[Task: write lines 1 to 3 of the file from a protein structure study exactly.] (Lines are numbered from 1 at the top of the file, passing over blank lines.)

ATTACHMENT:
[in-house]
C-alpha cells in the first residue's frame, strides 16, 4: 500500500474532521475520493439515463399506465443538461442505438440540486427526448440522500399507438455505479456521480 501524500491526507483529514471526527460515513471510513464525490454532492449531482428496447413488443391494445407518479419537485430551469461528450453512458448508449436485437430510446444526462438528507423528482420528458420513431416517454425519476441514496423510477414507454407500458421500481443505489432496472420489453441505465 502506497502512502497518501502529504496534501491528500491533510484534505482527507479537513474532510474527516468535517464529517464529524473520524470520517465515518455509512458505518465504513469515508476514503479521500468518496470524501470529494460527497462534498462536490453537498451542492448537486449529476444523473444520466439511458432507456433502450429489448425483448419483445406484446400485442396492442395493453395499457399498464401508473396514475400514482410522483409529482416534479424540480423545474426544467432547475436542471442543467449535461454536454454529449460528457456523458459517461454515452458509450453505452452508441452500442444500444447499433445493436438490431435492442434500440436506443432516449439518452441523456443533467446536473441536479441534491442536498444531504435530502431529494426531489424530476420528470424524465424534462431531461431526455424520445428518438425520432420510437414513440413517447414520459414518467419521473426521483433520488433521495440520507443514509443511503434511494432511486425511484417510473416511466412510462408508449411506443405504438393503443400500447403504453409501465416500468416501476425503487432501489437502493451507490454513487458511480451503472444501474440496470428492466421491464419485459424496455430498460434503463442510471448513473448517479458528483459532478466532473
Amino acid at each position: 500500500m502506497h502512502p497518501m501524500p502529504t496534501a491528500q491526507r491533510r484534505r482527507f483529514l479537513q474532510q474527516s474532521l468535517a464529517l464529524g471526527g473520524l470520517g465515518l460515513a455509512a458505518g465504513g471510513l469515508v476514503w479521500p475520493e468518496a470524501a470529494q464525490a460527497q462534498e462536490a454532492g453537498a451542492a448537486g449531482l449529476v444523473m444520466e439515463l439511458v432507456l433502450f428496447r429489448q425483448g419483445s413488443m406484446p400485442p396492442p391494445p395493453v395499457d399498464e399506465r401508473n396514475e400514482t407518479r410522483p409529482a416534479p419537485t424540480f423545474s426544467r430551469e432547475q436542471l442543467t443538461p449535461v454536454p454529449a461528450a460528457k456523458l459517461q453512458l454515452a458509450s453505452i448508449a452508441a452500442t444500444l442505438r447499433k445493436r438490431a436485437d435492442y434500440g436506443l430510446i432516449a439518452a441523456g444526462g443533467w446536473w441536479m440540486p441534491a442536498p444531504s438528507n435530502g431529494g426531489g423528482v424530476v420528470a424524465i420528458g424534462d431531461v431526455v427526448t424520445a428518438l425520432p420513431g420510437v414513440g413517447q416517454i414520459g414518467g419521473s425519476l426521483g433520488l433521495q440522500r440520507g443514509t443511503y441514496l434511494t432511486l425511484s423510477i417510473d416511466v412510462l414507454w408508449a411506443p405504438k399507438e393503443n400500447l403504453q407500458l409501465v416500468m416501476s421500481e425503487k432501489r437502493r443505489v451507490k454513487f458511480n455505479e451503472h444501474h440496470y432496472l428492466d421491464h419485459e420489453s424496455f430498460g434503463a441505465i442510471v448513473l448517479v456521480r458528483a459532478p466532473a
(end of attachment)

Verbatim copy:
[in-house]
C-alpha cells in the first residue's frame, strides 16, 4: 500500500474532521475520493439515463399506465443538461442505438440540486427526448440522500399507438455505479456521480 501524500491526507483529514471526527460515513471510513464525490454532492449531482428496447413488443391494445407518479419537485430551469461528450453512458448508449436485437430510446444526462438528507423528482420528458420513431416517454425519476441514496423510477414507454407500458421500481443505489432496472420489453441505465 502506497502512502497518501502529504496534501491528500491533510484534505482527507479537513474532510474527516468535517464529517464529524473520524470520517465515518455509512458505518465504513469515508476514503479521500468518496470524501470529494460527497462534498462536490453537498451542492448537486449529476444523473444520466439511458432507456433502450429489448425483448419483445406484446400485442396492442395493453395499457399498464401508473396514475400514482410522483409529482416534479424540480423545474426544467432547475436542471442543467449535461454536454454529449460528457456523458459517461454515452458509450453505452452508441452500442444500444447499433445493436438490431435492442434500440436506443432516449439518452441523456443533467446536473441536479441534491442536498444531504435530502431529494426531489424530476420528470424524465424534462431531461431526455424520445428518438425520432420510437414513440413517447414520459414518467419521473426521483433520488433521495440520507443514509443511503434511494432511486425511484417510473416511466412510462408508449411506443405504438393503443400500447403504453409501465416500468416501476425503487432501489437502493451507490454513487458511480451503472444501474440496470428492466421491464419485459424496455430498460434503463442510471448513473448517479458528483459532478466532473
Amino acid at each position: 500500500m502506497h502512502p497518501m501524500p502529504t496534501a491528500q491526507r491533510r484534505r482527507f483529514l479537513q474532510q474527516s474532521l468535517a464529517l464529524g471526527g473520524l470520517g465515518l460515513a455509512a458505518g465504513g471510513l469515508v476514503w479521500p475520493e468518496a470524501a470529494q464525490a460527497q462534498e462536490a454532492g453537498a451542492a448537486g449531482l449529476v444523473m444520466e439515463l439511458v432507456l433502450f428496447r429489448q425483448g419483445s413488443m406484446p400485442p396492442p391494445p395493453v395499457d399498464e399506465r401508473n396514475e400514482t407518479r410522483p409529482a416534479p419537485t424540480f423545474s426544467r430551469e432547475q436542471l442543467t443538461p449535461v454536454p454529449a461528450a460528457k456523458l459517461q453512458l454515452a458509450s453505452i448508449a452508441a452500442t444500444l442505438r447499433k445493436r438490431a436485437d435492442y434500440g436506443l430510446i432516449a439518452a441523456g444526462g443533467w446536473w441536479m440540486p441534491a442536498p444531504s438528507n435530502g431529494g426531489g423528482v424530476v420528470a424524465i420528458g424534462d431531461v431526455v427526448t424520445a428518438l425520432p420513431g420510437v414513440g413517447q416517454i414520459g414518467g419521473s425519476l426521483g433520488l433521495q440522500r440520507g443514509t443511503y441514496l434511494t432511486l425511484s423510477i417510473d416511466v412510462l414507454w408508449a411506443p405504438k399507438e393503443n400500447l403504453q407500458l409501465v416500468m416501476s421500481e425503487k432501489r437502493r443505489v451507490k454513487f458511480n455505479e451503472h444501474h440496470y432496472l428492466d421491464h419485459e420489453s424496455f430498460g434503463a441505465i442510471v448513473l448517479v456521480r458528483a459532478p466532473a